A silly, ridiculous, check-your-brain-at-the-door, but yet highly efficient sci-fi/action/thriller. There was absolutely no intelligence nor logic in the story and every plot-point was telegraphed and derivative, but yet director Daniel Espinosa has managed to pull off an excitingly, brisk thriller. There is no doubt that this film has many moments, in terms of tension, thrills, scares and gore, and truly, as long as you can accept (and forgive) the eye-rolling plot and the ghost-walking actors, Life was a fun 103 minutes.

Espinosa started the film off with so much potential. The opening action sequence emulated Alfonso Cuaron's Gravity with its well- choreographed one-track shot. And it was done really well. Giving us both a sense of dread, uncertainty and claustrophobia. Throughout the film, Espinosa and his Oscar-nominated Director of Photography Seamus McGarvey managed to maintain that scathing atmosphere which really helped to sell the thrills.

Unfortunately, the other element of an effective psychological thriller - the music - was less effective. Composer Jon Ekstrand's score was really more in-your-face rather than creeping under the skin. The strings would come on in a frenzy and you would know what is going to happen.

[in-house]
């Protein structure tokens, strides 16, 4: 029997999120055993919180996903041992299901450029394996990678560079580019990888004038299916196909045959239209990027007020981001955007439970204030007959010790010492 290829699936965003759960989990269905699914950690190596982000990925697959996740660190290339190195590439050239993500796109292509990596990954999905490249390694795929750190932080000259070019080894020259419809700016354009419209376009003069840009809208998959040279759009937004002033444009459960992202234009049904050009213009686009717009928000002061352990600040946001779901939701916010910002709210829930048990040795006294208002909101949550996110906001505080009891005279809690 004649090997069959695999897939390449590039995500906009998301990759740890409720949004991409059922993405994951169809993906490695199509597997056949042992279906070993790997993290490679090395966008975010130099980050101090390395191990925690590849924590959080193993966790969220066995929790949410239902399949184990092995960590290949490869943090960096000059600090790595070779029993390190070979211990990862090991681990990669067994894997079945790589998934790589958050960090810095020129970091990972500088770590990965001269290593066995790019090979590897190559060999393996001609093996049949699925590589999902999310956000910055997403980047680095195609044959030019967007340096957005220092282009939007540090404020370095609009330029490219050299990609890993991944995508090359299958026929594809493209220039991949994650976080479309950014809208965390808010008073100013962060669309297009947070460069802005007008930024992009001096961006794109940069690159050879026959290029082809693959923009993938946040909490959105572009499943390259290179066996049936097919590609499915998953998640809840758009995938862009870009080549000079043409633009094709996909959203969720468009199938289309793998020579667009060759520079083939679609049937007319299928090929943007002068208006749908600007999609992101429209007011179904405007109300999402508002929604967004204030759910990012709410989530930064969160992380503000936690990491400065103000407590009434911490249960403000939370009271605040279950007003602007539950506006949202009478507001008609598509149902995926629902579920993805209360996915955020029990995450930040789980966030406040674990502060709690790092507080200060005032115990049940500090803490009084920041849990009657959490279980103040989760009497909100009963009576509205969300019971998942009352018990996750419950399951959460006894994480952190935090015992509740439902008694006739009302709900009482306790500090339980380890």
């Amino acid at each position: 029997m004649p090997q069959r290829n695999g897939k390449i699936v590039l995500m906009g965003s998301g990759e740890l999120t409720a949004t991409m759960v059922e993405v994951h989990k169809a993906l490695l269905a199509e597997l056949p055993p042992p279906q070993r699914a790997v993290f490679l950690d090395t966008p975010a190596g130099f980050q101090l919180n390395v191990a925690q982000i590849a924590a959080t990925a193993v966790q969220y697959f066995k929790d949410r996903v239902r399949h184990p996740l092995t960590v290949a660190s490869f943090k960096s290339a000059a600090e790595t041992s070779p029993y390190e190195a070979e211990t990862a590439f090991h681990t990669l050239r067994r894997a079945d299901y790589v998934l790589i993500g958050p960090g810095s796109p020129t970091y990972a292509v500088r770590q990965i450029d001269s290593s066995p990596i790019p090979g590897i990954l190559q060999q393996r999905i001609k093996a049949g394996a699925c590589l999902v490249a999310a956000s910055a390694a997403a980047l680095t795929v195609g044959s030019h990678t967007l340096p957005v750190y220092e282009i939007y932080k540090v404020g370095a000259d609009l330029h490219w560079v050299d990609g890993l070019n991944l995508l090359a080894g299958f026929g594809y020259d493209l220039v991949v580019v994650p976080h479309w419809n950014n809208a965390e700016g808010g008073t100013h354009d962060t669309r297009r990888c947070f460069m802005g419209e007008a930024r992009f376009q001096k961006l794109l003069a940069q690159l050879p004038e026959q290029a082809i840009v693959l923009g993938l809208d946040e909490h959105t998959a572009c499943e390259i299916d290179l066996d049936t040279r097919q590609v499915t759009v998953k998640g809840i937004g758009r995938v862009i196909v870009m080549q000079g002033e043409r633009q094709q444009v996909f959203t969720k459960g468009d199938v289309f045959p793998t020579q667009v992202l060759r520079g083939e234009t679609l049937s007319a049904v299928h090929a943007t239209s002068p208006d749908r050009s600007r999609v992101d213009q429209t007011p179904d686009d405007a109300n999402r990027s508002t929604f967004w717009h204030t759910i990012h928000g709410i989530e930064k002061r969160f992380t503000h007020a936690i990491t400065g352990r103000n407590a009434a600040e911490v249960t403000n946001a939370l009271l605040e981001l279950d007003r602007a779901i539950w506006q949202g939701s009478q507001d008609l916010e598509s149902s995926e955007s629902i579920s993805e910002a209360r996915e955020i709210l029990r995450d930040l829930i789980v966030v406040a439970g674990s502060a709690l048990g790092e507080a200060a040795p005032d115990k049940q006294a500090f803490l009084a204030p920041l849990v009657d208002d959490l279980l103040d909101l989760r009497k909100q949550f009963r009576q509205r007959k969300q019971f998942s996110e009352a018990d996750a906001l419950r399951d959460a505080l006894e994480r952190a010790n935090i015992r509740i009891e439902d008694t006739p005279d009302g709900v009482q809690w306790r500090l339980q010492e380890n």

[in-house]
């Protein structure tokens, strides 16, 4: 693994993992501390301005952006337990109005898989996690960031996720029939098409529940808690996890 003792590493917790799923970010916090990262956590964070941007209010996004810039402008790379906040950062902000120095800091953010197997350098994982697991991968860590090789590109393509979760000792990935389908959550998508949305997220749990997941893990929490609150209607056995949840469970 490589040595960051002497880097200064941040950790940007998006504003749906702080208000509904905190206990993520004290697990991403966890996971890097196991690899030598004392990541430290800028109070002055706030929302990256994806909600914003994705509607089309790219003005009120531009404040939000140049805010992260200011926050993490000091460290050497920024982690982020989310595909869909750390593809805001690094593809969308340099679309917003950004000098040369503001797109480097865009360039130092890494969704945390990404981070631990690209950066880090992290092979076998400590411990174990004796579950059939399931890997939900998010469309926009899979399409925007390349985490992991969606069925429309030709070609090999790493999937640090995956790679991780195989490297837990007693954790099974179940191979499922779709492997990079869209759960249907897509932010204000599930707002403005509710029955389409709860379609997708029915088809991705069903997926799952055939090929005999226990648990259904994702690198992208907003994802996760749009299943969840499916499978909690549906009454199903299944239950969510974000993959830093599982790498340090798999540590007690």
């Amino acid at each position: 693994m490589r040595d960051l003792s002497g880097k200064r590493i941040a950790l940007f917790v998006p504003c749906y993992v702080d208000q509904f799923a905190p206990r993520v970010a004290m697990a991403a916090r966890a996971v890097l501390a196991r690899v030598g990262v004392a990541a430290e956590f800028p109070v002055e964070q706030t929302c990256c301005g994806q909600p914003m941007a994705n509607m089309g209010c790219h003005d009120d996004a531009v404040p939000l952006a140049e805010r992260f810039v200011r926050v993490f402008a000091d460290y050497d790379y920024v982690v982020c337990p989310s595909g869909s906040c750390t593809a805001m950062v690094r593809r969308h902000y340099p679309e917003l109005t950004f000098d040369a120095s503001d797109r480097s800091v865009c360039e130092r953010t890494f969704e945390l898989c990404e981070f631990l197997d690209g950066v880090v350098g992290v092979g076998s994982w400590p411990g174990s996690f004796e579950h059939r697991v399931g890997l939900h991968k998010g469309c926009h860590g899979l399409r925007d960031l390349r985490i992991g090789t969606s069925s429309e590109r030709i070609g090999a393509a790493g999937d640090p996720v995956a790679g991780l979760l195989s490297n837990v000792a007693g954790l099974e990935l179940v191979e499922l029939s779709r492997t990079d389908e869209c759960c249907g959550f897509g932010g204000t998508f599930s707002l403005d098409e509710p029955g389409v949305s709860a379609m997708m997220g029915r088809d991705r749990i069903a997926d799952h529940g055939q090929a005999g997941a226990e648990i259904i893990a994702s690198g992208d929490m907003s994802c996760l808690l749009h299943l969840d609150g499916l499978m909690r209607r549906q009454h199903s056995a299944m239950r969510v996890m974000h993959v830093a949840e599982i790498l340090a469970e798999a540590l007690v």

Life was written by Rhett Reese and Paul Wernick, and as old and as derivative as the story goes, there could have been so many ways the writing could have been better. Unfortunately, we get clunky lines, asinine character decisions and just plain stupidity all around. Perhaps knowing that, Espinosa chose to forgo logic and excel in the other facets of the film.

At least creature design was amazing. The alien was bloody creepy and terrifying.

This was obviously one of those films that Jake Gyllenhaal and Ryan Reynolds and even rising star, Rebecca Ferguson, did just for the money. Even the oft-reliable Gyllenhaal could not save it; Reynolds felt like he was ad-libbing mostly; and Ferguson was a pillar of British stoicism.

Then we have that ending, which oddly enough, if you know your geology, segues nicely into Legendary's Kong and its MonsterVerse. Maybe like Prometheus, it is all part of a larger story. One can only hope.


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